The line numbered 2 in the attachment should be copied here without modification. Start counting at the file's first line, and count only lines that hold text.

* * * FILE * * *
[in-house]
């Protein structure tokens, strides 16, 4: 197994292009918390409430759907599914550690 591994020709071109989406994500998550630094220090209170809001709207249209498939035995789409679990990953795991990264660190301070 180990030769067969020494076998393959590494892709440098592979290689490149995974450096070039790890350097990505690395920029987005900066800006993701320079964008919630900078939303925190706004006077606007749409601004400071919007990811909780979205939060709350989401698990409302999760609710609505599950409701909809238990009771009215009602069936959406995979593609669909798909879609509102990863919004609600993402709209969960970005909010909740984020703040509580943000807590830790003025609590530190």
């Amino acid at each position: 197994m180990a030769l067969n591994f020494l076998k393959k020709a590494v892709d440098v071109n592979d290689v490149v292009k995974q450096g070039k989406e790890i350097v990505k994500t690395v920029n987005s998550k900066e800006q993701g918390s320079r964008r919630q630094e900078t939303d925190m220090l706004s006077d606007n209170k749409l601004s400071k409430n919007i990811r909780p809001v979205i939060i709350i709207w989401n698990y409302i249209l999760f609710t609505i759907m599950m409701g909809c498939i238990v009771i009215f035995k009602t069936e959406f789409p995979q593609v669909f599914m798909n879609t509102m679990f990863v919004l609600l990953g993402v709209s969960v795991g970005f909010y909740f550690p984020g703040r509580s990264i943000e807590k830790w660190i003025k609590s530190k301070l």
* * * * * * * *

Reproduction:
């Protein structure tokens, strides 16, 4: 197994292009918390409430759907599914550690 591994020709071109989406994500998550630094220090209170809001709207249209498939035995789409679990990953795991990264660190301070 180990030769067969020494076998393959590494892709440098592979290689490149995974450096070039790890350097990505690395920029987005900066800006993701320079964008919630900078939303925190706004006077606007749409601004400071919007990811909780979205939060709350989401698990409302999760609710609505599950409701909809238990009771009215009602069936959406995979593609669909798909879609509102990863919004609600993402709209969960970005909010909740984020703040509580943000807590830790003025609590530190």